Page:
When I designed this class, I didn't see any other public method that was needed, other than a simple message that lets the user know that something is wrong. It's because of this that I have made all of the members private as well as the methods.

Please have a look at it and let's discuss how it can be made better. I would also like to know if this is a decent class design.


Expand|Select|Wrap|Line Numbers
  1. <?php
  2. class FileUpload
  3. {
  4.     private $_upload = array();
  5.     private $_config = array();
  6.     private $_fileName;
  7.     private $_fileMime;
  8.     private $_fileSize;
  9.     private $_fileTemp;
  10.     private $_fileError;
  11.     private $_setFormName   = 'userfile';
  12.     private $_setExtension;
  13.     private $_setNewName;
  14.     private $_setUploadPath = null;
  15.     private $_setMaxSize    = 0;
  16.     public  $message;
  18.     public function __construct( array $upload, array $config )
  19.     {
  20.         $this->_upload = $upload;
  21.         $this->_config = $config;
  22.         $this->setOptions();
  23.         $this->initialize();
  24.     }
  26.     private function setOptions()
  27.     {
  28.         $opts = $this->_config;
  29.         foreach($opts as $opt => $val)
  30.         {
  31.             if(!empty($val))
  32.             {
  33.                 $this->{$opt} = $val;
  34.             }
  35.         }
  36.     }
  38.     private function initialize()
  39.     {
  40.         $upload = $this->_upload;
  41.         $form   = $this->_setFormName;
  42.         if(!empty($upload["$form"]['name']))
  43.         {
  44.             if($this->testUploadDir())
  45.             {
  46.                 $this->_fileName  = $this->_upload["$form"]['name'];
  47.                 $this->_fileMime  = $this->_upload["$form"]['type'];
  48.                 $this->_fileSize  = $this->_upload["$form"]['size'];
  49.                 $this->_fileTemp  = $this->_upload["$form"]['tmp_name'];
  50.                 $this->_fileError = $this->_upload["$form"]['error'];
  51.                 $this->checkExtension();
  52.             }
  53.         }
  54.         else
  55.         {
  56.             $this->message = 'Please Select A File To Upload...';
  57.         }
  58.     }
  60.     private function testUploadDir()
  61.     {
  62.         $path = $this->_setUploadPath;
  63.         if(file_exists($path))
  64.         {
  65.             if(!is_readable($path))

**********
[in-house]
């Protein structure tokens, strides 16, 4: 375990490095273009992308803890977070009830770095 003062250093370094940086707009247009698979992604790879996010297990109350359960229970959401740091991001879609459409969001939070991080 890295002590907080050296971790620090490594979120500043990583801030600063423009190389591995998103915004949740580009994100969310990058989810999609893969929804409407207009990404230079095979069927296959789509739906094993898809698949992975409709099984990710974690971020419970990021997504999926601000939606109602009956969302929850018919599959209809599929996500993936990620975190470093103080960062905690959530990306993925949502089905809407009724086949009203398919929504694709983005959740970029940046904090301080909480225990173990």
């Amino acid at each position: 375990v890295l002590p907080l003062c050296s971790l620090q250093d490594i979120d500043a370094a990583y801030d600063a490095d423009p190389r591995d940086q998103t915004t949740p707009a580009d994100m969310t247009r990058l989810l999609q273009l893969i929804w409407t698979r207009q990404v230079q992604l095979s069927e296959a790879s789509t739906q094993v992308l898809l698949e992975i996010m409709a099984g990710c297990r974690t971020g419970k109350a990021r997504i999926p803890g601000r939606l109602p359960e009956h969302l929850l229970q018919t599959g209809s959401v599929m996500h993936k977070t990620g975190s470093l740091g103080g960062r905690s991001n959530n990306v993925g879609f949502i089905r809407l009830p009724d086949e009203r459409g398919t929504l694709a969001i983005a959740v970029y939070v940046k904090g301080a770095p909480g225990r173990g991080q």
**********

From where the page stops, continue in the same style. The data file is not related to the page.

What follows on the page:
66.             {
  67.                 $this->message = 'Upload Directory Not Readable';
  68.                 return false;
  69.             }
  70.             if(!is_writeable($path))
  71.             {
  72.                 $this->message = 'Upload Directory Not Writeable';
  73.                 return false;
  74.             }
  75.         }
  76.         else
  77.         {
  78.             $this->message = 'Upload Directory Does Not Exist';
  79.             return false;
  80.         }
  81.         return true;
  82.     }
  84.     private function cleanFile()
  85.     {
  86.         $temp = $this->_fileName;
  87.         $temp = strtolower($temp);
  88.         $temp = str_replace(' ', '_', $temp);
  89.         $result = '';
  90.         for ($i=0; $i<strlen($temp); $i++)
  91.         {
  92.             if (preg_match("([0-9]|[a-z]|_|.)", $temp[$i]))
  93.             {
  94.                 $result = $result . $temp[$i];
  95.             }
  96.         }
  97.         $this->_fileName = $result;
  98.     }
  100.     private function checkExtension()
  101.     {
  102.         $this->cleanFile();
  103.         $file   = $this->_fileName;
  104.         $getExt = substr($file, strpos($file,'.'), strlen($file)-1);
  105.         $setExt = $this->_setExtension;
  106.         if($getExt != $setExt)
  107.         {
  108.             $this->message = 'The File You Attempted To Upload Is Not Allowed.';
  109.             return false;
  110.         }
  111.         $this->checkSize();
  112.     }
  114.     private function checkSize()
  115.     {
  116.         $size = $this->_fileSize;
  117.         $max  = $this->_setMaxSize;
  118.         if($max != 0)
  119.         {
  120.             if($size > $max)
  121.             {
  122.                 $this->message = 'The File You Attempted To Upload Is Too Large.';
  123.                 return false;
  124.             }
  125.         }
  126.         $this->renameFile();
  127.     }
  129.     private function renameFile()
  130.     {
  131.         $old = $this->_fileName;
  132.         $new = $this->_setNewName;
  133.         if(!empty($new))
  134.         {
  135.             $this->_fileName = $new;
  136.         }
  137.         $this->moveFile();
  138.     }
  140.     private function moveFile()